Standing in the Sun: a lesson in acceptance

I went for a run the other day and was enjoying my reward of standing and gazing out on the water and feeling that familiar sense of accomplishment and peace.  As I was standing, I realized the sun was beating down on my face and hindering my view. My initial thought was “Damn, it’s too bright and hot now.”  I immediately realized the ridiculousness of this thought.  For a split second, I was totally agitated with the sun for shining on my face and disrupting my beautiful moment on the path.  For that millisecond I thought that I was in control of everything around me and somehow responsible to change everything too.  I mean, who is so ridiculous as to think they can change the sun and why would you want to even if you could?

When we adjust our perception and accept the reality of any given situation, we are able to become more free with each moment.  It’s not about being passive.  It’s about acknowledging our limitations and owning our responsibility.  Through acceptance, we are able to recognize our options and navigate the experience based on how we want to feel. It’s this idea that we may not choose what happens in each moment, but we always have a choice on how we respond and how we feel.  That is true power.  When we focus on ourselves in that way, we save a tremendous amount of energy that would have been futile to waste on changing the other person/situation.  Granted, it may be easier to conceptualize this with the idea of the sun’s beaming rays, but isn’t it just as applicable to think of the guy who cut you off in traffic, your co-worker who is incessantly negative, or the family member who seems to only call when they need something?  You can’t stop those things from happening AND you are not responsible to change the way people talk/act/think. Just like it’s not up to you to get the sun to shine today.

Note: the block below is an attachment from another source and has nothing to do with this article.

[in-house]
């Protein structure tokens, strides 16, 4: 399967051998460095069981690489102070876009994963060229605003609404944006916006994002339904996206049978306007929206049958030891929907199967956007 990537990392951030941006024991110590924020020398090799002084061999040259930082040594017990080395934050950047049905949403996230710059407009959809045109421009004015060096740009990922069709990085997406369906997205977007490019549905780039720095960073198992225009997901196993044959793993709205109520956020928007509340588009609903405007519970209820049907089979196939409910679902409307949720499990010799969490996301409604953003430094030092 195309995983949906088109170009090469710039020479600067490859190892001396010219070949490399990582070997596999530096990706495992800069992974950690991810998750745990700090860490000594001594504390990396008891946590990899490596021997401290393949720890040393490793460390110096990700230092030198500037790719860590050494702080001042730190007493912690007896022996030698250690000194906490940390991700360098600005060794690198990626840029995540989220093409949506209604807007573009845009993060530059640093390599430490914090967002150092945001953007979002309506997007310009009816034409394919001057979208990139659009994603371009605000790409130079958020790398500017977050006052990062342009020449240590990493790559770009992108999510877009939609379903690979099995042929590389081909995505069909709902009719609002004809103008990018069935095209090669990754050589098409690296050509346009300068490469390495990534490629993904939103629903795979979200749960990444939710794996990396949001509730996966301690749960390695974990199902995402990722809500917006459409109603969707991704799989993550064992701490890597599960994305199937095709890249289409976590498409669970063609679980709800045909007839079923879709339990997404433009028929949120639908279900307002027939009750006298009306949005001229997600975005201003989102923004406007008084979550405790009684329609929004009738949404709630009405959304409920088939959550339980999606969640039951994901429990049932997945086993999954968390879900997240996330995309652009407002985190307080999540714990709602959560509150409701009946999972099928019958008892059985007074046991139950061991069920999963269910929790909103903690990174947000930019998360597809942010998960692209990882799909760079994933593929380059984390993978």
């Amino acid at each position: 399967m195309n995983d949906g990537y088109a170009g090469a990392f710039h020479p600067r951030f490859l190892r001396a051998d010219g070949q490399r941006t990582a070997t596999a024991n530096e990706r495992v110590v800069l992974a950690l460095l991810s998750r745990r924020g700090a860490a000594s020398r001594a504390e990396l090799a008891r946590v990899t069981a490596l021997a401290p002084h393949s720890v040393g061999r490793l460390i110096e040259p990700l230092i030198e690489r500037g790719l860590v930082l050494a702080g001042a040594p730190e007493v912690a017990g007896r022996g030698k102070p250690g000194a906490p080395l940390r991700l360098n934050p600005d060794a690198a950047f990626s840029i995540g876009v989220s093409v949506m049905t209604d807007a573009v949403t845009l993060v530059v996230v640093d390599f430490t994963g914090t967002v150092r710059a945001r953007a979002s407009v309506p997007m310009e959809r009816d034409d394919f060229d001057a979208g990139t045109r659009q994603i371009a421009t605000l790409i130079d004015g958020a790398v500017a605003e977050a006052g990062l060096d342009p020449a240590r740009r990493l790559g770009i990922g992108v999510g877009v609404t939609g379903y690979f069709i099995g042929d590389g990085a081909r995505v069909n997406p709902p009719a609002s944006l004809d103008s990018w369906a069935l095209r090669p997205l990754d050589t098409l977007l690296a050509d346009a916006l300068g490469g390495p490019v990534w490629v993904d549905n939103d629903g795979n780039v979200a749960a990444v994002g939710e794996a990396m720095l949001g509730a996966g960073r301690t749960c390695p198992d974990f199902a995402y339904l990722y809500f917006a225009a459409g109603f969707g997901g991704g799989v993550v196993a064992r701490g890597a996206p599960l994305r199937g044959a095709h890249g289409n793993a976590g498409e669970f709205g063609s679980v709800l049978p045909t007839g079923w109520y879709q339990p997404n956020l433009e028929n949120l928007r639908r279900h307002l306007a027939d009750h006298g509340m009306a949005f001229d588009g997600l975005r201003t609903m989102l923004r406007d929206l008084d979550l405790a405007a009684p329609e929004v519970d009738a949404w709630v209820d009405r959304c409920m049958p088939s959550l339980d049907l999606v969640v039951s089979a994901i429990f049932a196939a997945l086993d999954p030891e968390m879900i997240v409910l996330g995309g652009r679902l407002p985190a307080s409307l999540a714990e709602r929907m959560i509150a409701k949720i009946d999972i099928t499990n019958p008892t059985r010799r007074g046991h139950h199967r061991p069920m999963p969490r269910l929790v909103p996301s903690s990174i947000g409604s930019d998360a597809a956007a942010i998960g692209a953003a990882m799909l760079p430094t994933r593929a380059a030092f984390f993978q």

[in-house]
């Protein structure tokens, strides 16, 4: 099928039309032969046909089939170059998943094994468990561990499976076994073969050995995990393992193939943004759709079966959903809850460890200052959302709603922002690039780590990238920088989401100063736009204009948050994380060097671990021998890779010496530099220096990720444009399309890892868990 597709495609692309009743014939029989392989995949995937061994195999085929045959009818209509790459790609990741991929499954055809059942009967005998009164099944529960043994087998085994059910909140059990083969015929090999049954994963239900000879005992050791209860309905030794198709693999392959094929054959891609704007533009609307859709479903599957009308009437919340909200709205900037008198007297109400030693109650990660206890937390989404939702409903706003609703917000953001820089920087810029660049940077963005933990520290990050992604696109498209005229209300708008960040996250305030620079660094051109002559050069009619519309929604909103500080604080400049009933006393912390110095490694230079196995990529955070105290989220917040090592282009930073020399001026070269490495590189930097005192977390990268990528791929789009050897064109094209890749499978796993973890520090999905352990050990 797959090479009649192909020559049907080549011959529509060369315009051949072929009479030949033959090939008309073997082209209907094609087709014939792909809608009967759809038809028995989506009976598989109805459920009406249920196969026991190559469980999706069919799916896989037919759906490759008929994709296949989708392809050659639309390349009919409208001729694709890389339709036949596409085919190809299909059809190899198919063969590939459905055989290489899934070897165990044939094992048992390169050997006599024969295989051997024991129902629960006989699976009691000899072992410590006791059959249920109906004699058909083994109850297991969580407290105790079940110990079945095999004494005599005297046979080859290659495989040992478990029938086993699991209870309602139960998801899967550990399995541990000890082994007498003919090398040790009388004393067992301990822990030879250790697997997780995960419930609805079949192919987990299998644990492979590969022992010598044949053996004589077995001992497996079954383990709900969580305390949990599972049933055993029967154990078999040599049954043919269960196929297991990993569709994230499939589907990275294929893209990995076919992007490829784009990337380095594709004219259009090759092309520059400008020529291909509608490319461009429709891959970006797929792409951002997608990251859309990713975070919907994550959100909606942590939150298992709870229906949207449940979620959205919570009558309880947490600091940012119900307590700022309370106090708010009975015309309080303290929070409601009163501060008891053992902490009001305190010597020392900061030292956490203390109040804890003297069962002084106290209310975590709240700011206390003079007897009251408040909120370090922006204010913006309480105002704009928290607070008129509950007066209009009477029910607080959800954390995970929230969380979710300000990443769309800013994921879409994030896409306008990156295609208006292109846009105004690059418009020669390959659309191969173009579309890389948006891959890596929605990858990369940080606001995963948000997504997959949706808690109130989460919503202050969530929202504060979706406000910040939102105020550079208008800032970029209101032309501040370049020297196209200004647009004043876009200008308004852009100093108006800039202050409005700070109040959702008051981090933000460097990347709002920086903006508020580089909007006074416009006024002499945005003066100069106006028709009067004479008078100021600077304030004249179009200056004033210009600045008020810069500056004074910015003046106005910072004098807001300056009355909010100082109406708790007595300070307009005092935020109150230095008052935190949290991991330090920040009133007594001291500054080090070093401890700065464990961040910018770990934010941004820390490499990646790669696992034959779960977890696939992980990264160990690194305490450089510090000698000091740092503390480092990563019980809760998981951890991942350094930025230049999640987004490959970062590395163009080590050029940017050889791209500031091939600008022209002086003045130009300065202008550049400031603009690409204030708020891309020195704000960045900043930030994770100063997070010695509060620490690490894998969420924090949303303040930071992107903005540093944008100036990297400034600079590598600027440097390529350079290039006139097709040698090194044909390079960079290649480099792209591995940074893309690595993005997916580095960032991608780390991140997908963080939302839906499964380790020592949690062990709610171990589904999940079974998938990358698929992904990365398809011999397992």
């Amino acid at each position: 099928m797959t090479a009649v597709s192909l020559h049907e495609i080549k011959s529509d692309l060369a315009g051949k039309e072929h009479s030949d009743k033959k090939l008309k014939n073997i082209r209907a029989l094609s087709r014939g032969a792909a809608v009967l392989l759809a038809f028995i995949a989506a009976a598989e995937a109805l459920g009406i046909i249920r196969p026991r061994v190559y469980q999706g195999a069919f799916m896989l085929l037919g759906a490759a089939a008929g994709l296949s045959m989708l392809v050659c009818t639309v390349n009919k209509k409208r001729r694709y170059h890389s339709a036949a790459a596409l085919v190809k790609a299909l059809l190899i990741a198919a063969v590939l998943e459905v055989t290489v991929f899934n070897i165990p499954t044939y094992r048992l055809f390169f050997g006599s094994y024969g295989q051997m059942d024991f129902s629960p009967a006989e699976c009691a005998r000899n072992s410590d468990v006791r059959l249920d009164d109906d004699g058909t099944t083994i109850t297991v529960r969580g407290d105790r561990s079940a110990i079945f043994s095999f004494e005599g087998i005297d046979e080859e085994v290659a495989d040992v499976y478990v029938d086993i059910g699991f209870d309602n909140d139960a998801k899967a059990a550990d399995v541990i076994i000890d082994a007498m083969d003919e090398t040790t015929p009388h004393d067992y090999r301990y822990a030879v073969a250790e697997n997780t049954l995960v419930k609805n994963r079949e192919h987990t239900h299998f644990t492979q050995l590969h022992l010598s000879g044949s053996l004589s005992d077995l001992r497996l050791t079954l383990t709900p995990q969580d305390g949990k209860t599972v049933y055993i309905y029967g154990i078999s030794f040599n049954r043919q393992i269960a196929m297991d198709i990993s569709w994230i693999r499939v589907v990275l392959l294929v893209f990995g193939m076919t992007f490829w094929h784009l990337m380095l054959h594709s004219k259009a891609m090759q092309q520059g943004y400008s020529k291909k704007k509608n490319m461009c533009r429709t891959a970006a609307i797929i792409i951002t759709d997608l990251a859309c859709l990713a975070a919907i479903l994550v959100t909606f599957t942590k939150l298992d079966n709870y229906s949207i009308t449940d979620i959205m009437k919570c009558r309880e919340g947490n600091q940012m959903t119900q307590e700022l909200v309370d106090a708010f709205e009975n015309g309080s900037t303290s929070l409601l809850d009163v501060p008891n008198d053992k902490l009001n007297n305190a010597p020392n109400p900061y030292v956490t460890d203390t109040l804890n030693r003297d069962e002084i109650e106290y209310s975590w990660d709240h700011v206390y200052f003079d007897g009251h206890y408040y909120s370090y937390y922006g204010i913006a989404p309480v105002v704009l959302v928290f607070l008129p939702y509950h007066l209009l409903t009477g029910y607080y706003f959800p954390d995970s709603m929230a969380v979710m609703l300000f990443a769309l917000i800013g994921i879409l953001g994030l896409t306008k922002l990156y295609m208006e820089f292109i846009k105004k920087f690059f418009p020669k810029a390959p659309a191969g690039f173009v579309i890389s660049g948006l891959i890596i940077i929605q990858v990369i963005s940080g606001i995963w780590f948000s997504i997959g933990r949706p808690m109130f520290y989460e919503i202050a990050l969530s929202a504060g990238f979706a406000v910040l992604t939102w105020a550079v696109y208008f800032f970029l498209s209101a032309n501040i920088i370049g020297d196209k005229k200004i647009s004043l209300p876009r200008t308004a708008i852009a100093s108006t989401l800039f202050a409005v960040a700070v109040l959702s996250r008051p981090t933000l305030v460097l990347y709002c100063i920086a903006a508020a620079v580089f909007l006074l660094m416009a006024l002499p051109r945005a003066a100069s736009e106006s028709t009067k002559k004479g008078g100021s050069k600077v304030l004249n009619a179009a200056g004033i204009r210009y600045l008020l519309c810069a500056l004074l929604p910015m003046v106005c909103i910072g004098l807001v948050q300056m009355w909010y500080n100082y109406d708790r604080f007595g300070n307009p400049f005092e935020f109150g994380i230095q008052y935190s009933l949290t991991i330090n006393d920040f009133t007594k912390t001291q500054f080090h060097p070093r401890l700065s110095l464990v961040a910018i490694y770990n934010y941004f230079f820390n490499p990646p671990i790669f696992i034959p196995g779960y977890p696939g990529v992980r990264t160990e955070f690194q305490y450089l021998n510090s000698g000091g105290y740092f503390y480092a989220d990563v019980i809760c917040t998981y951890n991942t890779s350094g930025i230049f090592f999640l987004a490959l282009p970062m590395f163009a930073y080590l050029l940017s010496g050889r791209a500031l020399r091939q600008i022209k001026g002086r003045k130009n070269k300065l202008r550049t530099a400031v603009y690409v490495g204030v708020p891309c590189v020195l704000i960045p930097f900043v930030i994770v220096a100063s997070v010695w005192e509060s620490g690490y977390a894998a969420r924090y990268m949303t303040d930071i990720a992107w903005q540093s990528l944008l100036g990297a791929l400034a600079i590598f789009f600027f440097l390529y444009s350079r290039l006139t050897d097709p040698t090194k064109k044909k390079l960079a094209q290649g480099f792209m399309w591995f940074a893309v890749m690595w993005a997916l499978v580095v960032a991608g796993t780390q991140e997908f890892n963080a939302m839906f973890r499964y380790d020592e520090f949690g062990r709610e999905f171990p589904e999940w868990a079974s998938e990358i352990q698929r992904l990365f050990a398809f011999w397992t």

Acceptance is not about being weak, resigning to the other person, or ignoring a real problem…it is simply about acknowledging the sun (aka current situation) exists as it is without trying to control it and remember that the only thing you are responsible for is deciding how you want to experience it.  So go out, stand in the sun or move over to the shade. Just do what makes you happy and love doing it!

 

 

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Be what you want

It is impossible to create immunity from the harmful, painful, and at times devastating statements and opinions at times, but I think there is a better way to insulate ourselves and promote hope than by making sweeping statements of separation or reacting with anger and fear.  Be honest, when was the last time that you effectively persuaded someone to change their values or character by simply ‘telling them something”?

We do not need lessons to teach people, we need to be models of what we hope for.  You don’t have to quit your job and become a full time activist, just be truly active in your life.  If you are reading FB posts that hurt your heart, commit to posting something that lifts you up.  If you see a negative news story that causes you to feel fear or uncertainty; acknowledge your fear and make a decision to move past that fear.  If you find yourself feeling anxious and uncertain, empower yourself with knowledge and seek out your own answers.  It’s not about avoiding pain it or pretending fear doesn’t exist, it’s about finding ways to appease it.